Friday, April 12, 2013

Media Shake Up

 Larry Parnass

One of the most recognizable names still left at the Daily Hampshire Gazette, Editor in Chief Larry Parnass, was apparently fired today ... however, after swift heated reaction directed at publisher Jim Foudy and Aaron Julien, President CEO of Newspapers of New England, the decision was reversed.

Parnass started with the paper in 1988, back when print was in its prime. And even though the Gazette was quick to expand to the Internet w-a-y back in 1996, their use of social media is pretty much phoned in.  And it shows.

Interestingly the sudden, surprising news broke via competitors, Northampton Media and WHMP radio, which underscores one of the problems with the Gazette:  lack of immediacy.

Although Gazette reporter Bob Dunn did tweet the news about the decision reversal.

More on Monday.  Maybe.

Bob Dunn is a Gazette reporter, Ben Storrow is a former Gazette reporter


Anonymous said...

Someone didn't read Machiavelli well enough....

Tom McBride said...

I guess I don't do the tweet thing or know how to do the tweet thing. I looked on both those websites and there was no mention of this (but I'm sure it happened). I was checking the date to see if it was 4/1. It reminded that WHMP would be a good site to bookmark, and that fortunately or unfortunately the stories on northamtonmedia are so old I can see dust collecting on them.

I think Parnass is a good editor and a good employee, but I wish the Gazette would just quit beating around the bush and quit doing this shuffle with titles. When Julien bought the paper they wanted to keep his name out of it (this guy from New Hampshire owned NNE, that owned New Hampshire papers). I looked up the definition of publisher, but as far as I am concerned, the person that OWNS the paper is the publisher. After Derose sold the paper, they gave the previous editor the title of publisher. They promoted Parnass to editor. They made the circulation director, director of operations of the Recorder, also owned by NNE. There was less for him to do, and the Gazette doesn't want to tell you this, but when Julien took over they sub-contracted delivery to a company from Maryland called PCF (Publisher's Circulation Fulfillment) and payed the carriers less. Okay, I'll acknowledge the money has kind of come out the newspaper business and this may of become a necessary step. I'm sort of shooting myself in the foot because I used to deliver papers for the Gazette, but I don't have much more to lose anymore. I'll just say one thing, if you get a Gazette delivered, and regardless of what Larry says (I will acknowledge they're have lead feet when it comes to breaking news), they're still a pretty good newspaper, .....tip your carrier, because he or she needs the money. I guess this pretty much guarantees the Gazette will never again print another one of my letters.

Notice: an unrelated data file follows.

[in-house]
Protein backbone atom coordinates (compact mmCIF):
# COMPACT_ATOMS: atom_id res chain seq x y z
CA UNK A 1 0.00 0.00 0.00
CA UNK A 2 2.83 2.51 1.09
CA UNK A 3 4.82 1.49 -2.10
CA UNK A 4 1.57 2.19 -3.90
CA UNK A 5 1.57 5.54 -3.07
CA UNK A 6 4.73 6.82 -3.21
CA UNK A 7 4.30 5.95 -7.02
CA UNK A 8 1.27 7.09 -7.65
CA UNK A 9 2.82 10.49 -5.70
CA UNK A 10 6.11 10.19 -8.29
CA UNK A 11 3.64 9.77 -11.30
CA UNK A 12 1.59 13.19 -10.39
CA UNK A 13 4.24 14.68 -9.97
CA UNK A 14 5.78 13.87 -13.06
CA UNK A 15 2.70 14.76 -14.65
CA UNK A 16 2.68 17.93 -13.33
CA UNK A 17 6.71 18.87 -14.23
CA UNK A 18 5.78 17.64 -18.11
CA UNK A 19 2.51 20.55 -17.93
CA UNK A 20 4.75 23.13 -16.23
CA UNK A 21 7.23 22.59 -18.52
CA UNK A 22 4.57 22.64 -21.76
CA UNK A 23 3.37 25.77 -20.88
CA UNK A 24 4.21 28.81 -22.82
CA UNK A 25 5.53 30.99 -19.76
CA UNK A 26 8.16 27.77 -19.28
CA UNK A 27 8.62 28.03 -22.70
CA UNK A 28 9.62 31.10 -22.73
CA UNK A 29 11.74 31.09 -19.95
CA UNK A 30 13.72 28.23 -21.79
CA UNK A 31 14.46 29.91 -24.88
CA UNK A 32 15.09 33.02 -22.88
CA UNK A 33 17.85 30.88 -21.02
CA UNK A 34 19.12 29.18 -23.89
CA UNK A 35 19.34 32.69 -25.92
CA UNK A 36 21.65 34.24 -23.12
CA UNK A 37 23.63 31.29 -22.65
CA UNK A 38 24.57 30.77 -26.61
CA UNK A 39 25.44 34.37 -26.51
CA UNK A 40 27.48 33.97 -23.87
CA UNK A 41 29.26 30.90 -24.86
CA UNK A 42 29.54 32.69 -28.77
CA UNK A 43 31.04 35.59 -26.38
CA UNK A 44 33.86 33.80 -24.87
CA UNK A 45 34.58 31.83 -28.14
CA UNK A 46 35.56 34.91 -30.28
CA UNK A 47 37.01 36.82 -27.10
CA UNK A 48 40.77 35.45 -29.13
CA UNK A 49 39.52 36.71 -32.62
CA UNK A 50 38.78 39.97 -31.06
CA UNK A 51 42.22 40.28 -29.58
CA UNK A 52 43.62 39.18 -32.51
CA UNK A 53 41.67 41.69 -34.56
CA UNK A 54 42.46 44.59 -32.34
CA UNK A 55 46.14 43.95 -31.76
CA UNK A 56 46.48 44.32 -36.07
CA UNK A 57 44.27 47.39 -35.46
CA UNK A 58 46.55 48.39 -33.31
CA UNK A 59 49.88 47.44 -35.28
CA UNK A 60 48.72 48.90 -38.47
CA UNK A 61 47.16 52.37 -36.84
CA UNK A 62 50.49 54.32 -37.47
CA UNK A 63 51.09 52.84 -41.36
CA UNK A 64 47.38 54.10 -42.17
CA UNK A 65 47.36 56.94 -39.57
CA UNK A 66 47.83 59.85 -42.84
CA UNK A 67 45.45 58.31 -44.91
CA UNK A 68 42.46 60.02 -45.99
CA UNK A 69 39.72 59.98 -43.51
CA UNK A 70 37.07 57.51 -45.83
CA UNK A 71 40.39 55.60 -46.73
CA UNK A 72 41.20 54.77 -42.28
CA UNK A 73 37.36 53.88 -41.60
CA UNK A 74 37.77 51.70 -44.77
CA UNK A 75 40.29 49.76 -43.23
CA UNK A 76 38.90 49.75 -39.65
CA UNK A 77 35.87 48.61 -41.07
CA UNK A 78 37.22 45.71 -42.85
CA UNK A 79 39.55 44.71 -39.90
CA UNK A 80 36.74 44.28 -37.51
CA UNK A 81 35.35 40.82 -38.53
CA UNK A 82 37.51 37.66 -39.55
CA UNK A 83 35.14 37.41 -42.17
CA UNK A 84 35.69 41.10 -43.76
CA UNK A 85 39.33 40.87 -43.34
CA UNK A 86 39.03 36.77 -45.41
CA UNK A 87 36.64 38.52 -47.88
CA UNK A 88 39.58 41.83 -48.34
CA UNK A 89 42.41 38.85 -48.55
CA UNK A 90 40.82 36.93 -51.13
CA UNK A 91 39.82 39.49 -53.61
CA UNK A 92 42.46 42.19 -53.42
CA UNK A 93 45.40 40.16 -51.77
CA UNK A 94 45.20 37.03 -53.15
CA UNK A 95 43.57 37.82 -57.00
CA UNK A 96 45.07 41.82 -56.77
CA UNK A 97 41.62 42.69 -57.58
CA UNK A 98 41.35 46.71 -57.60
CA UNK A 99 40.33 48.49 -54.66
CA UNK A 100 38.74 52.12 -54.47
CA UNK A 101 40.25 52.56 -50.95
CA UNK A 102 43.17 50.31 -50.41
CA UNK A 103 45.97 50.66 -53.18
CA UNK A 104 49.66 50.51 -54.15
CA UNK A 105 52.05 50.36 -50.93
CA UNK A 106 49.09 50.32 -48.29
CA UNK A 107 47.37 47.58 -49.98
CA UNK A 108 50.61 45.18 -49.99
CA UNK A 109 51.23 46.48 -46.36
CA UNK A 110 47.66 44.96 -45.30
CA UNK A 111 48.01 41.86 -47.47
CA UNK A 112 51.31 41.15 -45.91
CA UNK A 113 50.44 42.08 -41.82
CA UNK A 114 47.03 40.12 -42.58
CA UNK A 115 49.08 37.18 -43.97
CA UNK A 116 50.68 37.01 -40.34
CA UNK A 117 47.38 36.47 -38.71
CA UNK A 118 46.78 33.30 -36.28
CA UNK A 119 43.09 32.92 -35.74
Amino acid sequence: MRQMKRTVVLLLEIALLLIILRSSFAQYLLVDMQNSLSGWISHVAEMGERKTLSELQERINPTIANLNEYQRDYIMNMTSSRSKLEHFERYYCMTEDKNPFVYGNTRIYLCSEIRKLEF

Walter Graff said...

A post mortem industry. Only a matter of time for this group too.

Dr. Ed said...

No Walter, Post Mortem by choice -- the disposable nature of the medium (as opposed to the quite expensive electronic reader) makes it ideal for breakfast table, left behind in the breakroom, or bathroom.

It is the bias and omissions that have done in the newspaper business.

Anonymous said...

Sorry wishful thinkers, but newspapers are here to stay, especially ones that bring you local news.

Tom McBride said...

The Gazette has no note about this on their website, but I don't know why I was looking, they have not need to mention it. But I notice when it comes to airing everybody else's dirty laundry, they can do it in a second. I wrote to the publisher (Foudy), he said it had something to do with a strict budget, and to a degree that makes sense.

In such a well read community community as ours, it is true that a newspaper will last longer. It will however go all electronic at a point. I don't know if that will happen in my lifetime. We consider ourselves such intellectuals, that's why there is still a reasonably good circulation for an area that is as relatively small as ours.